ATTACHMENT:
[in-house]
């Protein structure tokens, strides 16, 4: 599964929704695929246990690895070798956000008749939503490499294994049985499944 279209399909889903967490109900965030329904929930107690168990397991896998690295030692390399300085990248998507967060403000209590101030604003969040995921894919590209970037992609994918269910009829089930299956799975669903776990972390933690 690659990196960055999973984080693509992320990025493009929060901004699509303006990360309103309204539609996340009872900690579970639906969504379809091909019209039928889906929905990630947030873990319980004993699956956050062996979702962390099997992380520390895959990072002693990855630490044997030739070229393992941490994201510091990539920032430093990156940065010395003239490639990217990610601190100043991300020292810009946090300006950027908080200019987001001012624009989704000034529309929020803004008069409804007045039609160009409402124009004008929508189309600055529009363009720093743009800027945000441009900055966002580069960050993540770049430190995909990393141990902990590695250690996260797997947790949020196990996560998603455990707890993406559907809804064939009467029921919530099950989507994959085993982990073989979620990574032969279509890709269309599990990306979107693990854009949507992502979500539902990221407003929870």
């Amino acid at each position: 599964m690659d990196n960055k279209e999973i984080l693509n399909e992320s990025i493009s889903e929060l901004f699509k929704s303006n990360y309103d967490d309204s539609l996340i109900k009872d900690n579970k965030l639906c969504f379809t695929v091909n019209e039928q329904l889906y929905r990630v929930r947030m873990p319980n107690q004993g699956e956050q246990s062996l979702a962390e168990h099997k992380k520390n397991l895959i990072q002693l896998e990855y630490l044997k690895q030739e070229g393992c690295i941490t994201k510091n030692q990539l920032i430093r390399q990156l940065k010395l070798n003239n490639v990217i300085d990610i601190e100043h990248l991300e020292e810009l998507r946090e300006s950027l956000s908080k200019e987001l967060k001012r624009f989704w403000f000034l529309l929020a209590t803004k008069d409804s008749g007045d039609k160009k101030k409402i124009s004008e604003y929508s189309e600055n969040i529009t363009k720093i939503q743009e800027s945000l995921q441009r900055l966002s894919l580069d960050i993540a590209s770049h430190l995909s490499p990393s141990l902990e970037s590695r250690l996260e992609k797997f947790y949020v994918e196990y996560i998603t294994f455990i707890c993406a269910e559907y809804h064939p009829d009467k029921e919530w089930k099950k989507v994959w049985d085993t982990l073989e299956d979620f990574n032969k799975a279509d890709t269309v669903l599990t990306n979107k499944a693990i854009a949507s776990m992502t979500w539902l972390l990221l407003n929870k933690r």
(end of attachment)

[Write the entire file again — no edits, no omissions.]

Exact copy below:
[in-house]
């Protein structure tokens, strides 16, 4: 599964929704695929246990690895070798956000008749939503490499294994049985499944 279209399909889903967490109900965030329904929930107690168990397991896998690295030692390399300085990248998507967060403000209590101030604003969040995921894919590209970037992609994918269910009829089930299956799975669903776990972390933690 690659990196960055999973984080693509992320990025493009929060901004699509303006990360309103309204539609996340009872900690579970639906969504379809091909019209039928889906929905990630947030873990319980004993699956956050062996979702962390099997992380520390895959990072002693990855630490044997030739070229393992941490994201510091990539920032430093990156940065010395003239490639990217990610601190100043991300020292810009946090300006950027908080200019987001001012624009989704000034529309929020803004008069409804007045039609160009409402124009004008929508189309600055529009363009720093743009800027945000441009900055966002580069960050993540770049430190995909990393141990902990590695250690996260797997947790949020196990996560998603455990707890993406559907809804064939009467029921919530099950989507994959085993982990073989979620990574032969279509890709269309599990990306979107693990854009949507992502979500539902990221407003929870």
């Amino acid at each position: 599964m690659d990196n960055k279209e999973i984080l693509n399909e992320s990025i493009s889903e929060l901004f699509k929704s303006n990360y309103d967490d309204s539609l996340i109900k009872d900690n579970k965030l639906c969504f379809t695929v091909n019209e039928q329904l889906y929905r990630v929930r947030m873990p319980n107690q004993g699956e956050q246990s062996l979702a962390e168990h099997k992380k520390n397991l895959i990072q002693l896998e990855y630490l044997k690895q030739e070229g393992c690295i941490t994201k510091n030692q990539l920032i430093r390399q990156l940065k010395l070798n003239n490639v990217i300085d990610i601190e100043h990248l991300e020292e810009l998507r946090e300006s950027l956000s908080k200019e987001l967060k001012r624009f989704w403000f000034l529309l929020a209590t803004k008069d409804s008749g007045d039609k160009k101030k409402i124009s004008e604003y929508s189309e600055n969040i529009t363009k720093i939503q743009e800027s945000l995921q441009r900055l966002s894919l580069d960050i993540a590209s770049h430190l995909s490499p990393s141990l902990e970037s590695r250690l996260e992609k797997f947790y949020v994918e196990y996560i998603t294994f455990i707890c993406a269910e559907y809804h064939p009829d009467k029921e919530w089930k099950k989507v994959w049985d085993t982990l073989e299956d979620f990574n032969k799975a279509d890709t269309v669903l599990t990306n979107k499944a693990i854009a949507s776990m992502t979500w539902l972390l990221l407003n929870k933690r």